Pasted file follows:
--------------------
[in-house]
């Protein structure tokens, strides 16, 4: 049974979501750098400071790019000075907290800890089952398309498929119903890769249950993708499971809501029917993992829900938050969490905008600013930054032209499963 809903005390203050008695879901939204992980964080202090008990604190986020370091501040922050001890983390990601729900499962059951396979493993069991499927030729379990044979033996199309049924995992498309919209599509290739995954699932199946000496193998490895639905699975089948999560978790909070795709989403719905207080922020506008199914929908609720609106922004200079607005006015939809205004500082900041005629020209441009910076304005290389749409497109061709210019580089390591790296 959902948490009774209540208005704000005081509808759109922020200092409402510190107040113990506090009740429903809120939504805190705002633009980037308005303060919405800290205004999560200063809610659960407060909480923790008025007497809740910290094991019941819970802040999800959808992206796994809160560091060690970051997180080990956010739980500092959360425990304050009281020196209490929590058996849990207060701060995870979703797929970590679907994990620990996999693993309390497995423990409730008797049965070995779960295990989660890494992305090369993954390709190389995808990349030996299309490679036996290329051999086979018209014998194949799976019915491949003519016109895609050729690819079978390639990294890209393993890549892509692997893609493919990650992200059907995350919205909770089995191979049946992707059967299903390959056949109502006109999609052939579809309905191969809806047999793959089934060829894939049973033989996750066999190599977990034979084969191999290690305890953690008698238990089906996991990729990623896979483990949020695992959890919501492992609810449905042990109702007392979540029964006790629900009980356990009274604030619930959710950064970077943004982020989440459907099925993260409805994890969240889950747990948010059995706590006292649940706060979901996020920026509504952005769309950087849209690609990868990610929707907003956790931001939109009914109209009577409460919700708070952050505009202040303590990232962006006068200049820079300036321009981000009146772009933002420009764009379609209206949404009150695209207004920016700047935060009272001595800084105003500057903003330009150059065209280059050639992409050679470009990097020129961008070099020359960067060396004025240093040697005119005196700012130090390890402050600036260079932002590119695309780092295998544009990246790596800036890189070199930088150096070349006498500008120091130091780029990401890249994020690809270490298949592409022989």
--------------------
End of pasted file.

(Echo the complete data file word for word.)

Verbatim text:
[in-house]
């Protein structure tokens, strides 16, 4: 049974979501750098400071790019000075907290800890089952398309498929119903890769249950993708499971809501029917993992829900938050969490905008600013930054032209499963 809903005390203050008695879901939204992980964080202090008990604190986020370091501040922050001890983390990601729900499962059951396979493993069991499927030729379990044979033996199309049924995992498309919209599509290739995954699932199946000496193998490895639905699975089948999560978790909070795709989403719905207080922020506008199914929908609720609106922004200079607005006015939809205004500082900041005629020209441009910076304005290389749409497109061709210019580089390591790296 959902948490009774209540208005704000005081509808759109922020200092409402510190107040113990506090009740429903809120939504805190705002633009980037308005303060919405800290205004999560200063809610659960407060909480923790008025007497809740910290094991019941819970802040999800959808992206796994809160560091060690970051997180080990956010739980500092959360425990304050009281020196209490929590058996849990207060701060995870979703797929970590679907994990620990996999693993309390497995423990409730008797049965070995779960295990989660890494992305090369993954390709190389995808990349030996299309490679036996290329051999086979018209014998194949799976019915491949003519016109895609050729690819079978390639990294890209393993890549892509692997893609493919990650992200059907995350919205909770089995191979049946992707059967299903390959056949109502006109999609052939579809309905191969809806047999793959089934060829894939049973033989996750066999190599977990034979084969191999290690305890953690008698238990089906996991990729990623896979483990949020695992959890919501492992609810449905042990109702007392979540029964006790629900009980356990009274604030619930959710950064970077943004982020989440459907099925993260409805994890969240889950747990948010059995706590006292649940706060979901996020920026509504952005769309950087849209690609990868990610929707907003956790931001939109009914109209009577409460919700708070952050505009202040303590990232962006006068200049820079300036321009981000009146772009933002420009764009379609209206949404009150695209207004920016700047935060009272001595800084105003500057903003330009150059065209280059050639992409050679470009990097020129961008070099020359960067060396004025240093040697005119005196700012130090390890402050600036260079932002590119695309780092295998544009990246790596800036890189070199930088150096070349006498500008120091130091780029990401890249994020690809270490298949592409022989």